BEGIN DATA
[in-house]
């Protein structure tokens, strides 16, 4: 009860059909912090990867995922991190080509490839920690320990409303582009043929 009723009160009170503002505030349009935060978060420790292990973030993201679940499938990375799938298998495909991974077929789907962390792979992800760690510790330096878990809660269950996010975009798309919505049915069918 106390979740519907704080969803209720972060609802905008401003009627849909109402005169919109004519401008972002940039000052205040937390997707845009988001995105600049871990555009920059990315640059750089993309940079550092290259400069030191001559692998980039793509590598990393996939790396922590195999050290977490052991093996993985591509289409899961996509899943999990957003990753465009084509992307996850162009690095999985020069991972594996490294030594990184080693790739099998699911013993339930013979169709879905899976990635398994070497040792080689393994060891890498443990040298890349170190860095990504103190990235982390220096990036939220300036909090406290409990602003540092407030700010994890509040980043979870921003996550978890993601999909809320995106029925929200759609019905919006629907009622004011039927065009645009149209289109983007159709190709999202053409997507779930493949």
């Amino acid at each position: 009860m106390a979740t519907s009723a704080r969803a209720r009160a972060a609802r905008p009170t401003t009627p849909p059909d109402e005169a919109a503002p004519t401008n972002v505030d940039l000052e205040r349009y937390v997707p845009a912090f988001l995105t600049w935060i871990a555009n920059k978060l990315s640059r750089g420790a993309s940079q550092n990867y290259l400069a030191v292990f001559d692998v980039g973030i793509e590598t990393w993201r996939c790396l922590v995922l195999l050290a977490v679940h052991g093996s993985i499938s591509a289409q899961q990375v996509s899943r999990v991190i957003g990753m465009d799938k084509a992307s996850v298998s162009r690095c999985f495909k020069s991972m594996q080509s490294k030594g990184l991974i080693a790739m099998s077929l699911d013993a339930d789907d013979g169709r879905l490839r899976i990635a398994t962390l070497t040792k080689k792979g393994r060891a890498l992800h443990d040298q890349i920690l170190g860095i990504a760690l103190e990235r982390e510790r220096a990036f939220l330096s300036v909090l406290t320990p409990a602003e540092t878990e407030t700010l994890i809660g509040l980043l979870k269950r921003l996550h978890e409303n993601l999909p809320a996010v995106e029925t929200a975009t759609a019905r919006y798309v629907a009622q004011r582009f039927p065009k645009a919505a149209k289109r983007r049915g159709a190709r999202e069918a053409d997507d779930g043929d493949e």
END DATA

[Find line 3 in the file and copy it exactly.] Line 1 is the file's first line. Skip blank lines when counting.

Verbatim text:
């Amino acid at each position: 009860m106390a979740t519907s009723a704080r969803a209720r009160a972060a609802r905008p009170t401003t009627p849909p059909d109402e005169a919109a503002p004519t401008n972002v505030d940039l000052e205040r349009y937390v997707p845009a912090f988001l995105t600049w935060i871990a555009n920059k978060l990315s640059r750089g420790a993309s940079q550092n990867y290259l400069a030191v292990f001559d692998v980039g973030i793509e590598t990393w993201r996939c790396l922590v995922l195999l050290a977490v679940h052991g093996s993985i499938s591509a289409q899961q990375v996509s899943r999990v991190i957003g990753m465009d799938k084509a992307s996850v298998s162009r690095c999985f495909k020069s991972m594996q080509s490294k030594g990184l991974i080693a790739m099998s077929l699911d013993a339930d789907d013979g169709r879905l490839r899976i990635a398994t962390l070497t040792k080689k792979g393994r060891a890498l992800h443990d040298q890349i920690l170190g860095i990504a760690l103190e990235r982390e510790r220096a990036f939220l330096s300036v909090l406290t320990p409990a602003e540092t878990e407030t700010l994890i809660g509040l980043l979870k269950r921003l996550h978890e409303n993601l999909p809320a996010v995106e029925t929200a975009t759609a019905r919006y798309v629907a009622q004011r582009f039927p065009k645009a919505a149209k289109r983007r049915g159709a190709r999202e069918a053409d997507d779930g043929d493949e």